Seven steps to save biodiversity
The Countdown 2010 initiative was closed in 2010. This website and all information it contains may not be up to date.
The year 2010 is just around the corner. There’s an emerging consensus about what needs to be done to save biodiversity in the next few months:
- Species and ecosystems need space to develop and recover. At least 10% of all ecosystem types should be under protection to maintain nature and natural landscapes.
- Without biodiversity there will be no agriculture. Farming practices should not jeopardize species survival: improving farmland diversity and reducing the usage of pesticides and fertiliser are key efforts to saving biodiversity. Organic agriculture practices can serve as an example in many areas.
- 75% of all fisheries are fully exploited or over-fished. Species like cod, haddock and halibut are already threatened. If we do not move towards sustainable use, there will be no fish left for our grandchildren.
- Roads, factories and housing destroy habitats for animals and plants. If urban and rural development continues to ignore nature, our surroundings will be dominated by concrete and pollution.
- Climate change is considered to be the greatest challenge for humanity. With changing conditions, ecosystems and habitats will change as well. It is an obligation to fight climate change and make sure that species can migrate or adapt to new surroundings.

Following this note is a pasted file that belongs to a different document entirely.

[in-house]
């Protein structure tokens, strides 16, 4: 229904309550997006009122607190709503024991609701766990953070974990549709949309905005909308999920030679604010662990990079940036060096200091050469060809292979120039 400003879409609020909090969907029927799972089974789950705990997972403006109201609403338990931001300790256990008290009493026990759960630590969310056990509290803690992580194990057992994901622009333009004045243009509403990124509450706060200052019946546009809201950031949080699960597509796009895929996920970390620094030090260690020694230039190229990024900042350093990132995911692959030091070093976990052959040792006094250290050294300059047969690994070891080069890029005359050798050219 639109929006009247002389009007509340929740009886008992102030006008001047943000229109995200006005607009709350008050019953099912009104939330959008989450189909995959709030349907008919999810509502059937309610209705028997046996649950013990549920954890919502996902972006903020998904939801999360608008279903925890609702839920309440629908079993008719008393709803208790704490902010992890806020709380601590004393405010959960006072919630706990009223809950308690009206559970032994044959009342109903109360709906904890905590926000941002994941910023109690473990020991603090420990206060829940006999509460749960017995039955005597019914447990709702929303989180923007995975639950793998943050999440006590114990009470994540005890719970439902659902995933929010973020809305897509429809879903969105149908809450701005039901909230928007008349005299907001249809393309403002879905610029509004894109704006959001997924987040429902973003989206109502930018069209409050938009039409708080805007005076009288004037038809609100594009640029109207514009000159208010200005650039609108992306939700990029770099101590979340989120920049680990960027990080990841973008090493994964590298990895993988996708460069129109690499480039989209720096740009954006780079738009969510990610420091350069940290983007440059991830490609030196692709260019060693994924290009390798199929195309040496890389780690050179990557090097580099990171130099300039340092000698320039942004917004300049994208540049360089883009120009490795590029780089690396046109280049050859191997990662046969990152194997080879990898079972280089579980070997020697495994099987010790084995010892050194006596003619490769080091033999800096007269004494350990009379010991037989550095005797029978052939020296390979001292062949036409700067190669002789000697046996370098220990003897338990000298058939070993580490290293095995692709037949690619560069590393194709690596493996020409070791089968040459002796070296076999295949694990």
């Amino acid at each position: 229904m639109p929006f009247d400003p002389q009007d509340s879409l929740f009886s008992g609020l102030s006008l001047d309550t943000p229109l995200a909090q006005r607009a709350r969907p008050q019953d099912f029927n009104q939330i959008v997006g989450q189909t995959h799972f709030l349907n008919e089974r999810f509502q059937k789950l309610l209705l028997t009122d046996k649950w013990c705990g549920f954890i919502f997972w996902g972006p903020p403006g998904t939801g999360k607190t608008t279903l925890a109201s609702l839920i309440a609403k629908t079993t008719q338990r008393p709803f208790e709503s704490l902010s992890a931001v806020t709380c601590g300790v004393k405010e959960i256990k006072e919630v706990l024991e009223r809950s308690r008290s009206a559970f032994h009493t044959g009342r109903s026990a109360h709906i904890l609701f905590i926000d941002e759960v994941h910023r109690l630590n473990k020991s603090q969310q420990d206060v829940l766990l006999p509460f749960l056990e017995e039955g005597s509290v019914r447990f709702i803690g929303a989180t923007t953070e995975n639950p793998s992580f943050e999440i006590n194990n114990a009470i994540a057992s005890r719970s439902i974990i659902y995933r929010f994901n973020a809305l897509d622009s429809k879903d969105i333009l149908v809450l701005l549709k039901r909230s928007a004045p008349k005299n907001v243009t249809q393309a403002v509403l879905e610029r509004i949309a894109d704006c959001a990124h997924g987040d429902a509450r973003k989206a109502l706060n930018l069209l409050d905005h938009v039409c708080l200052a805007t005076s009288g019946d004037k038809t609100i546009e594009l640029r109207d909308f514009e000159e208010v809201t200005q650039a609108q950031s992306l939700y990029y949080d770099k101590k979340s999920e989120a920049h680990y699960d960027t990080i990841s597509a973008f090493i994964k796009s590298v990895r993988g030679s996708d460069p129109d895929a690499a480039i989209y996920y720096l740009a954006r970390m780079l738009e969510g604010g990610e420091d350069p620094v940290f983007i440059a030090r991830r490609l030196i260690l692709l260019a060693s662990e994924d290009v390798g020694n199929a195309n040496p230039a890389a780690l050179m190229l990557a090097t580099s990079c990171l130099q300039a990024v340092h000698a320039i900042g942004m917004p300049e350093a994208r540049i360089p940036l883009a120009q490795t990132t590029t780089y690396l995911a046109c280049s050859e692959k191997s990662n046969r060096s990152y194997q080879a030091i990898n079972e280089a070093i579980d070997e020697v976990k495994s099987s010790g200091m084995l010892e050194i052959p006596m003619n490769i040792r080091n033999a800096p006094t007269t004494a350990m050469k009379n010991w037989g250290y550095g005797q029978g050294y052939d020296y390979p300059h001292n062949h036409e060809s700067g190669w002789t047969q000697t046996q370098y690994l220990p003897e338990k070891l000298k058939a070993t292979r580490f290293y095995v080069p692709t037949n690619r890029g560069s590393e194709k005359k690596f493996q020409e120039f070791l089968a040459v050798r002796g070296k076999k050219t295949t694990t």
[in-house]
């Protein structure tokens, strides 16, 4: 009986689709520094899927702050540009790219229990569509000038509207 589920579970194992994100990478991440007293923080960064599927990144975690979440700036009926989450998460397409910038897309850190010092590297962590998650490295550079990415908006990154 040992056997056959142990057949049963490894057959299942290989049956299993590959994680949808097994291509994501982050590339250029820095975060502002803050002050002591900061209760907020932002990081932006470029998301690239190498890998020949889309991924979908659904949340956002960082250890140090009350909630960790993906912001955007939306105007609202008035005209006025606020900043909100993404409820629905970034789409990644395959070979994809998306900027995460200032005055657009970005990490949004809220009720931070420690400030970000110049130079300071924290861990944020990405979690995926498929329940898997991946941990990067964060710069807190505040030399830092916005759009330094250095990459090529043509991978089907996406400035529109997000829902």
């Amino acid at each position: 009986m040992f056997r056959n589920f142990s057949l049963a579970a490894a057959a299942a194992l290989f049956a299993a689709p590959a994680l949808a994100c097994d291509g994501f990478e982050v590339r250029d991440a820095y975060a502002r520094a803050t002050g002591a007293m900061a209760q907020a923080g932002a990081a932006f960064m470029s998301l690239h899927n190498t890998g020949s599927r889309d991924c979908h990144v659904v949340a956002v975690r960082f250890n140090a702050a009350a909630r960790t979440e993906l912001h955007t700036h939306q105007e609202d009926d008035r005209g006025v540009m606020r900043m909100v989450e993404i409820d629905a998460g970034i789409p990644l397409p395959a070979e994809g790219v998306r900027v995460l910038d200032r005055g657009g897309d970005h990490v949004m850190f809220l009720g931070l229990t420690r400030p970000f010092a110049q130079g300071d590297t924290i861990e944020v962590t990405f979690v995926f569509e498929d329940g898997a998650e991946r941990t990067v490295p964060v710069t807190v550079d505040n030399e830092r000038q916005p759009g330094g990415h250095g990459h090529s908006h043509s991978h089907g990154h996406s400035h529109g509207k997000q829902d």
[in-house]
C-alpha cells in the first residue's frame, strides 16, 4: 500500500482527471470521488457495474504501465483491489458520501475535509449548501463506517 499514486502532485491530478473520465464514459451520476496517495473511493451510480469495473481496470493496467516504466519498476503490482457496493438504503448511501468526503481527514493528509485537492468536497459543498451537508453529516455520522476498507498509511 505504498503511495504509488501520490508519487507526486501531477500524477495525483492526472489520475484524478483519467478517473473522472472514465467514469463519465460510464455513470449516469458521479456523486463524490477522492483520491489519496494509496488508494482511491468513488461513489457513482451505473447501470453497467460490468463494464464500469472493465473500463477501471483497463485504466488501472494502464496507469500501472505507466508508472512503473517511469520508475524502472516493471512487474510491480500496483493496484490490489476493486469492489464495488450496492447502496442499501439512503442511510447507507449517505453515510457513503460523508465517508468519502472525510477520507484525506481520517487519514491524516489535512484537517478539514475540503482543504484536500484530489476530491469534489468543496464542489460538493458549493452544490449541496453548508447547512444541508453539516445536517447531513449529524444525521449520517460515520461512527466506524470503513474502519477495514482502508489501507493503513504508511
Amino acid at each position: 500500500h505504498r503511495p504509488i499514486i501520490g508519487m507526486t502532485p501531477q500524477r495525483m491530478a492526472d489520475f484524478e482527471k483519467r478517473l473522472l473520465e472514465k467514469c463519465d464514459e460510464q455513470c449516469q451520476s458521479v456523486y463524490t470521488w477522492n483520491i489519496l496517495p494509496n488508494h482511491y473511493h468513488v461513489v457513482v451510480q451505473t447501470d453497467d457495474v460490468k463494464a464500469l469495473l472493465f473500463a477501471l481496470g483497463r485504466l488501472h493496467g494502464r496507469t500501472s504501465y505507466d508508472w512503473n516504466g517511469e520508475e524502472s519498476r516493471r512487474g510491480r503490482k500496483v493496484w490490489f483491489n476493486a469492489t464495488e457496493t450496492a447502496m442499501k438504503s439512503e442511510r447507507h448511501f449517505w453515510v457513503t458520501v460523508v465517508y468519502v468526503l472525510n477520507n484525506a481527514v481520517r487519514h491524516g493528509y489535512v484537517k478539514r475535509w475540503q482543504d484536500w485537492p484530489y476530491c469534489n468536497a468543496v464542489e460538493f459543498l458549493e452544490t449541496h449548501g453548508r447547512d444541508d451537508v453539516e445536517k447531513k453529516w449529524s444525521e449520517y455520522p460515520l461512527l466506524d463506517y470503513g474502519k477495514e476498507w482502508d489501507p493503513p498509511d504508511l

- If you release a species outside its usual habitat, it might simply die. In other cases, the so-called alien invasive species have thrived and destroyed local flora and fauna. As you never know how things turn out, reducing these invasions is crucial.
- Biodiversity is the foundation for sustainable development. Its ecosystem services provide the basis for all economic activity. Biodiversity concerns need thus be integrated into all areas of policy-making. Measures include market incentives, development assistance, biodiversity-friendly trade and international governance processes.
Since the adoption of the Convention on Biological Diversity in 1992, most countries have developed National Biodiversity Strategies and Action Plans. These plans outline specific measures to reach the objectives of the convention and, more recently, the 2010 Biodiversity Target. All National Biodiversity Strategies and Action Plans can be found at http://www.cbd.int/reports/.